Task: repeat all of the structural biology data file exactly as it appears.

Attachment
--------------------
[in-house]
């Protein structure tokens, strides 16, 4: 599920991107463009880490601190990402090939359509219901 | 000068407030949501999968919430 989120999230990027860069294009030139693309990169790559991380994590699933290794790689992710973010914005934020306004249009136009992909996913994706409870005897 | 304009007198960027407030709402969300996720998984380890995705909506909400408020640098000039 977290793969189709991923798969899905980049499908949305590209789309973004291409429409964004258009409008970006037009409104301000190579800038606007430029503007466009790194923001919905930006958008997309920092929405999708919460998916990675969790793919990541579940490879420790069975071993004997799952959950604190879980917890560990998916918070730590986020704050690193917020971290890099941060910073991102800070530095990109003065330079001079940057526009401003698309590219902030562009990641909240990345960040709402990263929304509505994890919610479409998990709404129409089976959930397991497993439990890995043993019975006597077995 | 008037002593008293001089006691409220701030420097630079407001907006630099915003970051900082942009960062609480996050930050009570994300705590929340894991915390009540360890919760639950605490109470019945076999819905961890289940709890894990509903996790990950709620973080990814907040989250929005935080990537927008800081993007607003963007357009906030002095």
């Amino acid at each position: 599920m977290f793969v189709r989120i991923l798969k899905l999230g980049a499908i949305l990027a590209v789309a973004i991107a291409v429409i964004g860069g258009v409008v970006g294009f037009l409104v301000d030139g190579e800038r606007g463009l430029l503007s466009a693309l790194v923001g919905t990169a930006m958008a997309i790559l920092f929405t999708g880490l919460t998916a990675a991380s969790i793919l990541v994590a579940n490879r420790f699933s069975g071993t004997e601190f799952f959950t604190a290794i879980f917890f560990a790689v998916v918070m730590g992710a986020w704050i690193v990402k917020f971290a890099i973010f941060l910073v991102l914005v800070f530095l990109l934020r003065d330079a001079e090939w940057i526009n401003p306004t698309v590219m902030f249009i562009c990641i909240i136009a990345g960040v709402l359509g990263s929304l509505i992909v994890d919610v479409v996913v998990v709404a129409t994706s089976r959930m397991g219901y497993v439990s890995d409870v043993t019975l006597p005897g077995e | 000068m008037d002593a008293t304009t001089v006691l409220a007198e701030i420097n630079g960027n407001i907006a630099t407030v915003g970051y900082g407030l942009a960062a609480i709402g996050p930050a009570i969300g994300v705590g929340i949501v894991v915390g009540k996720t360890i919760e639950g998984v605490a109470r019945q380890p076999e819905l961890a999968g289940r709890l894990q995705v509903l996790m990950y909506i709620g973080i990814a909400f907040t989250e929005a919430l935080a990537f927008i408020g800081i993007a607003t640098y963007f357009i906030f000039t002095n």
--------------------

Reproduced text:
[in-house]
């Protein structure tokens, strides 16, 4: 599920991107463009880490601190990402090939359509219901 | 000068407030949501999968919430 989120999230990027860069294009030139693309990169790559991380994590699933290794790689992710973010914005934020306004249009136009992909996913994706409870005897 | 304009007198960027407030709402969300996720998984380890995705909506909400408020640098000039 977290793969189709991923798969899905980049499908949305590209789309973004291409429409964004258009409008970006037009409104301000190579800038606007430029503007466009790194923001919905930006958008997309920092929405999708919460998916990675969790793919990541579940490879420790069975071993004997799952959950604190879980917890560990998916918070730590986020704050690193917020971290890099941060910073991102800070530095990109003065330079001079940057526009401003698309590219902030562009990641909240990345960040709402990263929304509505994890919610479409998990709404129409089976959930397991497993439990890995043993019975006597077995 | 008037002593008293001089006691409220701030420097630079407001907006630099915003970051900082942009960062609480996050930050009570994300705590929340894991915390009540360890919760639950605490109470019945076999819905961890289940709890894990509903996790990950709620973080990814907040989250929005935080990537927008800081993007607003963007357009906030002095």
């Amino acid at each position: 599920m977290f793969v189709r989120i991923l798969k899905l999230g980049a499908i949305l990027a590209v789309a973004i991107a291409v429409i964004g860069g258009v409008v970006g294009f037009l409104v301000d030139g190579e800038r606007g463009l430029l503007s466009a693309l790194v923001g919905t990169a930006m958008a997309i790559l920092f929405t999708g880490l919460t998916a990675a991380s969790i793919l990541v994590a579940n490879r420790f699933s069975g071993t004997e601190f799952f959950t604190a290794i879980f917890f560990a790689v998916v918070m730590g992710a986020w704050i690193v990402k917020f971290a890099i973010f941060l910073v991102l914005v800070f530095l990109l934020r003065d330079a001079e090939w940057i526009n401003p306004t698309v590219m902030f249009i562009c990641i909240i136009a990345g960040v709402l359509g990263s929304l509505i992909v994890d919610v479409v996913v998990v709404a129409t994706s089976r959930m397991g219901y497993v439990s890995d409870v043993t019975l006597p005897g077995e | 000068m008037d002593a008293t304009t001089v006691l409220a007198e701030i420097n630079g960027n407001i907006a630099t407030v915003g970051y900082g407030l942009a960062a609480i709402g996050p930050a009570i969300g994300v705590g929340i949501v894991v915390g009540k996720t360890i919760e639950g998984v605490a109470r019945q380890p076999e819905l961890a999968g289940r709890l894990q995705v509903l996790m990950y909506i709620g973080i990814a909400f907040t989250e929005a919430l935080a990537f927008i408020g800081i993007a607003t640098y963007f357009i906030f000039t002095n």